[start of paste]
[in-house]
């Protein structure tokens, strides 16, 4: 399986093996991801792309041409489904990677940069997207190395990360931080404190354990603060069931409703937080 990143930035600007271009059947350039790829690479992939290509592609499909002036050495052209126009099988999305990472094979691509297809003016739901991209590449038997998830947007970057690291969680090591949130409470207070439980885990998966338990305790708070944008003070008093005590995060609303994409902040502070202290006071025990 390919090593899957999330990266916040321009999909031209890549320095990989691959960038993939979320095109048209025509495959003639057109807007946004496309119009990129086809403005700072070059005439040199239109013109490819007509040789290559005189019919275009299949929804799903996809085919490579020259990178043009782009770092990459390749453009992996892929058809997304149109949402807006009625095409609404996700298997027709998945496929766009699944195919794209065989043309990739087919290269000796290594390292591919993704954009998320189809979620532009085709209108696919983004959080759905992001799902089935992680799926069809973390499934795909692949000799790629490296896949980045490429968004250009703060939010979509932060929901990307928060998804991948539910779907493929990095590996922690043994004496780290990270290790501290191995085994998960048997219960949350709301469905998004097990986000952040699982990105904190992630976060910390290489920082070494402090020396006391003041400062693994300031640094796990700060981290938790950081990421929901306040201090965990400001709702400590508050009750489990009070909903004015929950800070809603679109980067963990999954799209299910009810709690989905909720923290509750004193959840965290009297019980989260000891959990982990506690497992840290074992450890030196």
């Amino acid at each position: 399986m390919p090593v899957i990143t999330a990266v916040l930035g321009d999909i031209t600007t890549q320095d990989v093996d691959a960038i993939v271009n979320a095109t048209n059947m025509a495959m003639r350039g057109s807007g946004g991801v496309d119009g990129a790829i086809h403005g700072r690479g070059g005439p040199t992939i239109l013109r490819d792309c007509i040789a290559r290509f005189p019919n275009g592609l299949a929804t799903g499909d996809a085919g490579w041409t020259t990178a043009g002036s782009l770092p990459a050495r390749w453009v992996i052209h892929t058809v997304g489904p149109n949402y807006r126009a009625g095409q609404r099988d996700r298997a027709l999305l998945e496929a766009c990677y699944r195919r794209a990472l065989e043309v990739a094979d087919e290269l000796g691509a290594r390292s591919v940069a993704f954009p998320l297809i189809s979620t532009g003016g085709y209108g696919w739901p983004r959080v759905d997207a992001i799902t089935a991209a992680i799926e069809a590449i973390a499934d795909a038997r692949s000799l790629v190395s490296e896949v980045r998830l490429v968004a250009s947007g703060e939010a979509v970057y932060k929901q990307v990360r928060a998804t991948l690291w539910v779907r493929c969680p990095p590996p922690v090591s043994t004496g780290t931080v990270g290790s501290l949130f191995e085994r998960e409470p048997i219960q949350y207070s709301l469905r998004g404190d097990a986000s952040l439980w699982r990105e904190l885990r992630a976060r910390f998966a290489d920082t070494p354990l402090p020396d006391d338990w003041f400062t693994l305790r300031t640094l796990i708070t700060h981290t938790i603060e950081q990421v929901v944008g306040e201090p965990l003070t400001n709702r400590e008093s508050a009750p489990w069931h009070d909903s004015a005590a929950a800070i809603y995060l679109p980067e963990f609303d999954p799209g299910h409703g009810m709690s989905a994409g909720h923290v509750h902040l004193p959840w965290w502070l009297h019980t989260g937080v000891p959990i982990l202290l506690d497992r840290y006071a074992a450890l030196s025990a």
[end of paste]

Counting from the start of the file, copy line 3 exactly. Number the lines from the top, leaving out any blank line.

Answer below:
């Amino acid at each position: 399986m390919p090593v899957i990143t999330a990266v916040l930035g321009d999909i031209t600007t890549q320095d990989v093996d691959a960038i993939v271009n979320a095109t048209n059947m025509a495959m003639r350039g057109s807007g946004g991801v496309d119009g990129a790829i086809h403005g700072r690479g070059g005439p040199t992939i239109l013109r490819d792309c007509i040789a290559r290509f005189p019919n275009g592609l299949a929804t799903g499909d996809a085919g490579w041409t020259t990178a043009g002036s782009l770092p990459a050495r390749w453009v992996i052209h892929t058809v997304g489904p149109n949402y807006r126009a009625g095409q609404r099988d996700r298997a027709l999305l998945e496929a766009c990677y699944r195919r794209a990472l065989e043309v990739a094979d087919e290269l000796g691509a290594r390292s591919v940069a993704f954009p998320l297809i189809s979620t532009g003016g085709y209108g696919w739901p983004r959080v759905d997207a992001i799902t089935a991209a992680i799926e069809a590449i973390a499934d795909a038997r692949s000799l790629v190395s490296e896949v980045r998830l490429v968004a250009s947007g703060e939010a979509v970057y932060k929901q990307v990360r928060a998804t991948l690291w539910v779907r493929c969680p990095p590996p922690v090591s043994t004496g780290t931080v990270g290790s501290l949130f191995e085994r998960e409470p048997i219960q949350y207070s709301l469905r998004g404190d097990a986000s952040l439980w699982r990105e904190l885990r992630a976060r910390f998966a290489d920082t070494p354990l402090p020396d006391d338990w003041f400062t693994l305790r300031t640094l796990i708070t700060h981290t938790i603060e950081q990421v929901v944008g306040e201090p965990l003070t400001n709702r400590e008093s508050a009750p489990w069931h009070d909903s004015a005590a929950a800070i809603y995060l679109p980067e963990f609303d999954p799209g299910h409703g009810m709690s989905a994409g909720h923290v509750h902040l004193p959840w965290w502070l009297h019980t989260g937080v000891p959990i982990l202290l506690d497992r840290y006071a074992a450890l030196s025990a």